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Family Planning

The ability of couples to plan the size of their family and the timing of births has important sociological implications for both individual families and society as a whole. Women’s roles and labor-force participation, the socialization of children, social and economic development, and ultimately the ability of the earth to sustain human life are all affected in one way or another by the ability of couples to practice family planning and the success with which they do so. In the United States, women expect to complete their childbearing with an average of 2.2 children per woman (Abma et al. 1997), and, on average, women have 2.0 births over their lifetime (Ventura et al.). Throughout the world, the average number of children desired varies from about two in most industrialized nations to between six and eight in some African nations (Alan Guttmacher Institute 1995). In order to limit lifetime births to the number desired, couples must abstain from intercourse, have high levels of contraceptive use, or resort to abortion. Indeed, sexually active women would average eighteen births over their lifetime if they used no contraception and no induced abortion (Harlap et al. 1991). This article summarizes information regarding sexual activity; the risk and occurrence of unplanned pregnancy; contraceptive use and failure; and the provision of family planning– related information, education, and services in the United States. For comparison, worldwide variation in the planning status of pregnancies and births and the use and availability of contraception are also presented.

Expoure to Risk of Pregnancy

Most Americans begin to have intercourse during their late adolescence and continue to be sexually active throughout their reproductive lives. In 1995, 55 percent of all men aged 15–19 in the United States had had intercourse (Sonenstein et al. 1998). Similarly, about half of all women aged 15–19 report ever having had sex (Table 1). These data, collected in 1995, indicate a leveling off in the trend toward earlier ages of sexual initiation. Whereas the percentage of adolescents who reported being sexually experienced rose steadily throughout most of the 1980s, the percentage of adolescent females who had ever had sex did not change significantly between 1988 and 1995 and the percentage of adolescent males who were sexually experienced actually fell during that period (Singh and Darroch 1999).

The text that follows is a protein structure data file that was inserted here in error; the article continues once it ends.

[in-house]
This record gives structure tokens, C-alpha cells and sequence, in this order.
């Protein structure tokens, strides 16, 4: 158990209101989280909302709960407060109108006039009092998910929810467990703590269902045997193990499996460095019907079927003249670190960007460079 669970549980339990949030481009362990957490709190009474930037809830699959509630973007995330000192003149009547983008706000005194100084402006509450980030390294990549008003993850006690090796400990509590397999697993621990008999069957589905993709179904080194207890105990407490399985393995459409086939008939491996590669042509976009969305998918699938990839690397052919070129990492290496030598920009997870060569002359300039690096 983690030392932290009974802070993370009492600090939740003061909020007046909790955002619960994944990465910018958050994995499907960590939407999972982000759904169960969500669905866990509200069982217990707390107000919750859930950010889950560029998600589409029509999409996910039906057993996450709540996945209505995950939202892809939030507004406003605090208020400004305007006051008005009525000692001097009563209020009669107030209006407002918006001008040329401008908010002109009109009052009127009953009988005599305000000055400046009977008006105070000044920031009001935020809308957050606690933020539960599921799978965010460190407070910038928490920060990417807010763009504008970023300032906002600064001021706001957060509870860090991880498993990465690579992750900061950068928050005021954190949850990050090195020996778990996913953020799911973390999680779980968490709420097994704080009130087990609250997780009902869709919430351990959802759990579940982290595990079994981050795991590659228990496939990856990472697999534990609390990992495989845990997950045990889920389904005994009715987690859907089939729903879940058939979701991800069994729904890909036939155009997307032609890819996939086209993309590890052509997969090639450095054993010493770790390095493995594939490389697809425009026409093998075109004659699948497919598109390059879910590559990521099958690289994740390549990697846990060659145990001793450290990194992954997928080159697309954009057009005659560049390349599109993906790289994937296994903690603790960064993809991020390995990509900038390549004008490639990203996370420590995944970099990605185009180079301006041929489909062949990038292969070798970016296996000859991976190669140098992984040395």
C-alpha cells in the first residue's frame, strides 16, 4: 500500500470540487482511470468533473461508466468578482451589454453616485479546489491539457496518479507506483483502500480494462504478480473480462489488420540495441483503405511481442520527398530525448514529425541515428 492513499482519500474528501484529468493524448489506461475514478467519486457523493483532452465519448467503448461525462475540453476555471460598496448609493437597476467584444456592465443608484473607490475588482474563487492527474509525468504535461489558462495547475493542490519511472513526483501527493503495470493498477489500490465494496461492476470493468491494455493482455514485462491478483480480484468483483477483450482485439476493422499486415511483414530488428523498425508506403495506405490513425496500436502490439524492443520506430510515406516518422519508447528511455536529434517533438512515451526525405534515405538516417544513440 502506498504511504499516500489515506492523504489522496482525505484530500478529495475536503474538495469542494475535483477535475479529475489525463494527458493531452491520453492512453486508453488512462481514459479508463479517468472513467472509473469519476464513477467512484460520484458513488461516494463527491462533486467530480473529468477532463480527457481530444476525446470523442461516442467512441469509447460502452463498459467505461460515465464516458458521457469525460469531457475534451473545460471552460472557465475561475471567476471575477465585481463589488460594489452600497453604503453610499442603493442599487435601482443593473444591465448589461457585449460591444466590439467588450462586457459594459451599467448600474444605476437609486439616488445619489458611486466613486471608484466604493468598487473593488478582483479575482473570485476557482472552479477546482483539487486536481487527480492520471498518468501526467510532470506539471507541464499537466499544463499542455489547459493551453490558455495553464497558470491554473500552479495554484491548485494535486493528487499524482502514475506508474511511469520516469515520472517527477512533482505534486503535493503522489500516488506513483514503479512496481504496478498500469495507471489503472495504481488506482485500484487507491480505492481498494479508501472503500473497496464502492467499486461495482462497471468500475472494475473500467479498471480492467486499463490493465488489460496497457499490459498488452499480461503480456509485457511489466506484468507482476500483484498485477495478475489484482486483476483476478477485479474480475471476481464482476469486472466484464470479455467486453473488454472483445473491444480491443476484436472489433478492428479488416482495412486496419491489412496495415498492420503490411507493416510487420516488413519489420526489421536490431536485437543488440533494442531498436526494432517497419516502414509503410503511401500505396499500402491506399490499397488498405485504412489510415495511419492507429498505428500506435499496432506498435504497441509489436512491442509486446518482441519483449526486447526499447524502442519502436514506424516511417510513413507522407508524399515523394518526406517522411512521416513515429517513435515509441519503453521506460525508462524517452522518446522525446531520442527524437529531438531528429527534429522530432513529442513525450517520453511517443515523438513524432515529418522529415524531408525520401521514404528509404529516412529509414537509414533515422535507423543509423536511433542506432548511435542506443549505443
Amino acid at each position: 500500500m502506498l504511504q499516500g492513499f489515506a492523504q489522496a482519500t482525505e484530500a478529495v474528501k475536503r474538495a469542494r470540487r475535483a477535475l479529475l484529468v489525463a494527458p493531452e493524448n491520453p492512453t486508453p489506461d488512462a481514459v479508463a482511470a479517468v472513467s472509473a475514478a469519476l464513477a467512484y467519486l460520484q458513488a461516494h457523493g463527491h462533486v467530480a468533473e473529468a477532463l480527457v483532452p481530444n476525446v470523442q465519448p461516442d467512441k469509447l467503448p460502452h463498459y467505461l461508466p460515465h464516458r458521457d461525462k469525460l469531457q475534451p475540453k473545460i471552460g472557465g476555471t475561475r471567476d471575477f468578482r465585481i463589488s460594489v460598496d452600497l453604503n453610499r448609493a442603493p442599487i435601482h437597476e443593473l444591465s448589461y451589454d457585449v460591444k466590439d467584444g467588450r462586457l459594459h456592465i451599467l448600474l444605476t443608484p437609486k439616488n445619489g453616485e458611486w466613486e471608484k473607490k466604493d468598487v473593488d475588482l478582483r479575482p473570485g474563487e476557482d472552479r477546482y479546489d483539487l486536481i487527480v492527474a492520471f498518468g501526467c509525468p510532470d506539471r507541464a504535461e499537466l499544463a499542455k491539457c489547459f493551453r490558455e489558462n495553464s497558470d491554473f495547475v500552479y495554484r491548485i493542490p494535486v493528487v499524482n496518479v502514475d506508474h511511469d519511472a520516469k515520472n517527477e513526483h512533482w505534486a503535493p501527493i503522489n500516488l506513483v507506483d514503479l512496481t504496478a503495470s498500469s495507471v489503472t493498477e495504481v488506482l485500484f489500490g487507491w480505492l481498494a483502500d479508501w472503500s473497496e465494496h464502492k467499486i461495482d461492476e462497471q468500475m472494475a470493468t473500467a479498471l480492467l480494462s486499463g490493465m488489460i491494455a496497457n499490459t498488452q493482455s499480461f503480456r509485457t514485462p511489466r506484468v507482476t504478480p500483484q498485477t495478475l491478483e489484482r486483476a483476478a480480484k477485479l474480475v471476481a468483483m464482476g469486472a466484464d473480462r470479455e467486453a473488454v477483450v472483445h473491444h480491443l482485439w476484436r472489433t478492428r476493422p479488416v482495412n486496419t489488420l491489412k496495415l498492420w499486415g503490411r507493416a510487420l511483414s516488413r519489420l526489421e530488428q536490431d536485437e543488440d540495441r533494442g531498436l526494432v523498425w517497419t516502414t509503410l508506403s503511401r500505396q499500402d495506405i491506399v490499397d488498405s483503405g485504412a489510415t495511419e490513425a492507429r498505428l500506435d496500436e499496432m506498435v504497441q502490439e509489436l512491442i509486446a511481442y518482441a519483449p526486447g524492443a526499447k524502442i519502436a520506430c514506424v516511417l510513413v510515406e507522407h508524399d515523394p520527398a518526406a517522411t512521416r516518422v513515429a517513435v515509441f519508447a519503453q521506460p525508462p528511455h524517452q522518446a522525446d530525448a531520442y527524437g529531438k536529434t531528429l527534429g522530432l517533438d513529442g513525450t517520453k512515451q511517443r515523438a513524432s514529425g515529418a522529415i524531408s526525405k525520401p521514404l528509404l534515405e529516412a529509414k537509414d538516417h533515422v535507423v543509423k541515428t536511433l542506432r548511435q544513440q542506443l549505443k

Once sexually active, most women become at risk for an unintended pregnancy. Table 1 shows information on the percentage of all U.S. women aged 15–44 who are at risk for becoming pregnant by age and union-status groups (currently married, cohabiting, formerly married or never married). The proportion who are not at risk of an unintended pregnancy because they have never had intercourse decreases quickly from 50 percent of teenagers 15–19 to only 1 percent of all women aged 35–44. Five to seven percent of women in all age groups have had intercourse but are not currently in a sexual relationship (i.e., they have not had sex within the last three months). Some 5 percent of women are infertile, or noncontraceptively sterile, because of illness, surgery (that was not for contraceptive purposes), menopause, or some other reason. The proportion that is infertile increases steadily with age, from 1 to 2 percent of women under 30 to about 13 percent of those aged 40–44. Some women, especially those in their twenties and early thirties, are not at risk of an unintended pregnancy because they are already pregnant, postpartum, or seeking pregnancy. Eleven to fifteen percent of women aged 20–34 are in this category.

Women who are at risk for an unintended pregnancy account for more than two-thirds of all women ages 15–44 at any point in time. Women at risk are those who are currently in a sexual relationship, are fertile, and wish to avoid becoming pregnant. The proportion of women at risk of unintended pregnancy increases from less than 40 percent of teenagers to about three-quarters of all women ages 25–44. Women who are currently married or cohabiting are most likely to be at risk for unintended pregnancy—81 to 83 percent of them are at risk, compared with 72 percent of formerly married women and 49 percent of nevermarried women. The most common reason some married or cohabiting women are not at risk of unintended pregnancy is that they are pregnant, postpartum, or trying to become pregnant. Among women who have never been married, never having had intercourse or no recent intercourse are the most common reasons.

Table 1
SOURCE: Alan Guttmacher Institute tabulations of the 1995 National Survey of Family Growth (Cycle V).
NOTE: *Have not had intercourse in the past three months.

Occurrence of Unintended Pregnancy